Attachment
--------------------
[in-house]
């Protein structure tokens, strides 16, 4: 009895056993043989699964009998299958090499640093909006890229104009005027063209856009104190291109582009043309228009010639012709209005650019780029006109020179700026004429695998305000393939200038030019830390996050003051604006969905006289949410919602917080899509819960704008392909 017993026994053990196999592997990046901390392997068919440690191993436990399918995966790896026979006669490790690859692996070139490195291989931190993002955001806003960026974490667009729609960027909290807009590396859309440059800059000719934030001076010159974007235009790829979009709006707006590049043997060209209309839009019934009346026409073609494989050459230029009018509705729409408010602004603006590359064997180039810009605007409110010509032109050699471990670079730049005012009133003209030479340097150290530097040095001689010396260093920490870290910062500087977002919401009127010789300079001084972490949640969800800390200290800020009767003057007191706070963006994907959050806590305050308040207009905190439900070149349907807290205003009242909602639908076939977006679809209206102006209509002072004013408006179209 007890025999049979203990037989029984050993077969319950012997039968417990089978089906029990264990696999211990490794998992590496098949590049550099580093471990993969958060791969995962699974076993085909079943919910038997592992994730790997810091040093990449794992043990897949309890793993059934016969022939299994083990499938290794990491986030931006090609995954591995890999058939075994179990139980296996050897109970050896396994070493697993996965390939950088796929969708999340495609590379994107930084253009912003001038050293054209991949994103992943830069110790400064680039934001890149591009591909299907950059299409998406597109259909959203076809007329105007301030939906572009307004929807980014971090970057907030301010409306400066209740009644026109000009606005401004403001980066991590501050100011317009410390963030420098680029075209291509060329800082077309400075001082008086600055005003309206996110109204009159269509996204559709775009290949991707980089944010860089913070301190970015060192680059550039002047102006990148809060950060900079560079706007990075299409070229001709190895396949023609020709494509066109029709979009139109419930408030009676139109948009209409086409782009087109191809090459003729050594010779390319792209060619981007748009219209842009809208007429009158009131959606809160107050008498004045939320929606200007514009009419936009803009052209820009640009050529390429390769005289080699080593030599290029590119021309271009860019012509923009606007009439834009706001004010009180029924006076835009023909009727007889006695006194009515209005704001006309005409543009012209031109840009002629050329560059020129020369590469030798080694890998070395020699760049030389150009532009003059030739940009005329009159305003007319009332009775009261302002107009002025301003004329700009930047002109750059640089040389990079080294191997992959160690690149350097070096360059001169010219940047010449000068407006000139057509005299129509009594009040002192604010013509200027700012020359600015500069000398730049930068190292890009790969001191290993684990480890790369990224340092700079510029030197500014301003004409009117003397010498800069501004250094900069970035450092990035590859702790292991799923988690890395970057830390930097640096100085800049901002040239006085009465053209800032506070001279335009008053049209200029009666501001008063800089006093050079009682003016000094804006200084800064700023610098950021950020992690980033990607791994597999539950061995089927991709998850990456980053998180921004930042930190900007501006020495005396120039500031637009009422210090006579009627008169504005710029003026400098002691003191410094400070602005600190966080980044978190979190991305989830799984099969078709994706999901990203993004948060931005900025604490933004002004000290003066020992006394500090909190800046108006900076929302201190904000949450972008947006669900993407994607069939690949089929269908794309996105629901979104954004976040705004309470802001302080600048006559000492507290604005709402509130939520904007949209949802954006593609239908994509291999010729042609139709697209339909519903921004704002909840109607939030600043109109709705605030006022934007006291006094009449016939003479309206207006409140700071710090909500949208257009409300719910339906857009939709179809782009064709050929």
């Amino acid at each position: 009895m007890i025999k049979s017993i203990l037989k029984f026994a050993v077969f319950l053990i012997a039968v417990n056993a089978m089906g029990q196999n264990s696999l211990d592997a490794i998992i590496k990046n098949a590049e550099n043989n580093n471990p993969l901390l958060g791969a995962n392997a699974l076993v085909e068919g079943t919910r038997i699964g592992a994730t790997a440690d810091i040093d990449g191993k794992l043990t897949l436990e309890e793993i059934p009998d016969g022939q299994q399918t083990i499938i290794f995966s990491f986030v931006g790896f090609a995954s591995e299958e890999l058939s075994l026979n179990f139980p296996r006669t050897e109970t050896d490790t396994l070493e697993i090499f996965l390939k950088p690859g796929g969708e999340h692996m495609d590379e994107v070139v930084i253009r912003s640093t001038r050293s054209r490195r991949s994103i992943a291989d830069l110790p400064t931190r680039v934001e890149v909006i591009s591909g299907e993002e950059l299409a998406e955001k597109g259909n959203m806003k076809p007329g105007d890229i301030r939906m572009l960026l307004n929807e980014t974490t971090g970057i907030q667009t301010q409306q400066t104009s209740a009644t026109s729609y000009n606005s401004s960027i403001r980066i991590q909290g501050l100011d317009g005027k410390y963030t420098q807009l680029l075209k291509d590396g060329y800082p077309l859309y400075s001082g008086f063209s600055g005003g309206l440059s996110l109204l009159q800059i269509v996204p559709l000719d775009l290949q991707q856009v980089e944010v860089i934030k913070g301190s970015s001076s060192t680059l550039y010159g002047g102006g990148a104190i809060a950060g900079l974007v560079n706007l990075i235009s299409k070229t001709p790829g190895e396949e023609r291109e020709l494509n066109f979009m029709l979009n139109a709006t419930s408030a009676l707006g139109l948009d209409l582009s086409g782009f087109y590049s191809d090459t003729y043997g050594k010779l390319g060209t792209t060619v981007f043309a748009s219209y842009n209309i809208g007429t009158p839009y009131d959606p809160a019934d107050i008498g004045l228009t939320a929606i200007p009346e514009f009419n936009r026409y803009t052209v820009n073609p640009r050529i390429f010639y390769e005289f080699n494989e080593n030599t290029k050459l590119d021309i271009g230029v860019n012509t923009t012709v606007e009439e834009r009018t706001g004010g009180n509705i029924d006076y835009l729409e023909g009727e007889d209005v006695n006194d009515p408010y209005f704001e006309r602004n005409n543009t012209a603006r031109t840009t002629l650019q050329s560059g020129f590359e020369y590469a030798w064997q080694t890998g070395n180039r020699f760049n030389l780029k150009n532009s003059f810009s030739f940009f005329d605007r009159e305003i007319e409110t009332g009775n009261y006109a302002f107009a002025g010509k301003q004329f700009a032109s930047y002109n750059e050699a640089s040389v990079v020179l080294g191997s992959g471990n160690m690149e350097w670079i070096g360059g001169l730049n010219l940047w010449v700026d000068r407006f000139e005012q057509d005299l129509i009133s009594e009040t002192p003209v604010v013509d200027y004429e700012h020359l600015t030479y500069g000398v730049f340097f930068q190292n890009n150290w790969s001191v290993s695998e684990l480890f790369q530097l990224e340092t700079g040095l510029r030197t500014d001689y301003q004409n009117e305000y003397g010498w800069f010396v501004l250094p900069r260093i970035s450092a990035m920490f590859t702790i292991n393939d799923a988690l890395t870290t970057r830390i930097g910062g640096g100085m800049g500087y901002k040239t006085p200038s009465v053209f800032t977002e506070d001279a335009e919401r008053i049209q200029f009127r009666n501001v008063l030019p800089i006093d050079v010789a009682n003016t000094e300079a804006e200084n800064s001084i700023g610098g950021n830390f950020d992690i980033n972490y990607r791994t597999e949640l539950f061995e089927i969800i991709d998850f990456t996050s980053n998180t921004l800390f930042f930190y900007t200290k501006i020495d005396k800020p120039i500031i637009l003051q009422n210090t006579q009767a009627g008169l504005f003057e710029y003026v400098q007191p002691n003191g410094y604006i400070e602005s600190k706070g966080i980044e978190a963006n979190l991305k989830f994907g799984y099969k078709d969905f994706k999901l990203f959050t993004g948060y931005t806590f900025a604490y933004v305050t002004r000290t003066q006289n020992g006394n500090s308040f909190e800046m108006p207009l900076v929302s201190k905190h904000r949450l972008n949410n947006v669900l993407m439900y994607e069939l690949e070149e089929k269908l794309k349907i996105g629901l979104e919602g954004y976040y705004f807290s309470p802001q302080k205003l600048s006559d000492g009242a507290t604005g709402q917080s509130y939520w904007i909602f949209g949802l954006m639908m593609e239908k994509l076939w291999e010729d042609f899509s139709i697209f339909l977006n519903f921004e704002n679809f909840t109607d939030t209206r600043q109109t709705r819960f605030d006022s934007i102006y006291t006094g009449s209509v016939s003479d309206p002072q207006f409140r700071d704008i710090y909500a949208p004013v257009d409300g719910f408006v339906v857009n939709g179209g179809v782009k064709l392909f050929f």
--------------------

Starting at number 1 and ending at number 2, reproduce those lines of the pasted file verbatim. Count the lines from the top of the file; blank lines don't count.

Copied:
[in-house]
């Protein structure tokens, strides 16, 4: 009895056993043989699964009998299958090499640093909006890229104009005027063209856009104190291109582009043309228009010639012709209005650019780029006109020179700026004429695998305000393939200038030019830390996050003051604006969905006289949410919602917080899509819960704008392909 017993026994053990196999592997990046901390392997068919440690191993436990399918995966790896026979006669490790690859692996070139490195291989931190993002955001806003960026974490667009729609960027909290807009590396859309440059800059000719934030001076010159974007235009790829979009709006707006590049043997060209209309839009019934009346026409073609494989050459230029009018509705729409408010602004603006590359064997180039810009605007409110010509032109050699471990670079730049005012009133003209030479340097150290530097040095001689010396260093920490870290910062500087977002919401009127010789300079001084972490949640969800800390200290800020009767003057007191706070963006994907959050806590305050308040207009905190439900070149349907807290205003009242909602639908076939977006679809209206102006209509002072004013408006179209 007890025999049979203990037989029984050993077969319950012997039968417990089978089906029990264990696999211990490794998992590496098949590049550099580093471990993969958060791969995962699974076993085909079943919910038997592992994730790997810091040093990449794992043990897949309890793993059934016969022939299994083990499938290794990491986030931006090609995954591995890999058939075994179990139980296996050897109970050896396994070493697993996965390939950088796929969708999340495609590379994107930084253009912003001038050293054209991949994103992943830069110790400064680039934001890149591009591909299907950059299409998406597109259909959203076809007329105007301030939906572009307004929807980014971090970057907030301010409306400066209740009644026109000009606005401004403001980066991590501050100011317009410390963030420098680029075209291509060329800082077309400075001082008086600055005003309206996110109204009159269509996204559709775009290949991707980089944010860089913070301190970015060192680059550039002047102006990148809060950060900079560079706007990075299409070229001709190895396949023609020709494509066109029709979009139109419930408030009676139109948009209409086409782009087109191809090459003729050594010779390319792209060619981007748009219209842009809208007429009158009131959606809160107050008498004045939320929606200007514009009419936009803009052209820009640009050529390429390769005289080699080593030599290029590119021309271009860019012509923009606007009439834009706001004010009180029924006076835009023909009727007889006695006194009515209005704001006309005409543009012209031109840009002629050329560059020129020369590469030798080694890998070395020699760049030389150009532009003059030739940009005329009159305003007319009332009775009261302002107009002025301003004329700009930047002109750059640089040389990079080294191997992959160690690149350097070096360059001169010219940047010449000068407006000139057509005299129509009594009040002192604010013509200027700012020359600015500069000398730049930068190292890009790969001191290993684990480890790369990224340092700079510029030197500014301003004409009117003397010498800069501004250094900069970035450092990035590859702790292991799923988690890395970057830390930097640096100085800049901002040239006085009465053209800032506070001279335009008053049209200029009666501001008063800089006093050079009682003016000094804006200084800064700023610098950021950020992690980033990607791994597999539950061995089927991709998850990456980053998180921004930042930190900007501006020495005396120039500031637009009422210090006579009627008169504005710029003026400098002691003191410094400070602005600190966080980044978190979190991305989830799984099969078709994706999901990203993004948060931005900025604490933004002004000290003066020992006394500090909190800046108006900076929302201190904000949450972008947006669900993407994607069939690949089929269908794309996105629901979104954004976040705004309470802001302080600048006559000492507290604005709402509130939520904007949209949802954006593609239908994509291999010729042609139709697209339909519903921004704002909840109607939030600043109109709705605030006022934007006291006094009449016939003479309206207006409140700071710090909500949208257009409300719910339906857009939709179809782009064709050929």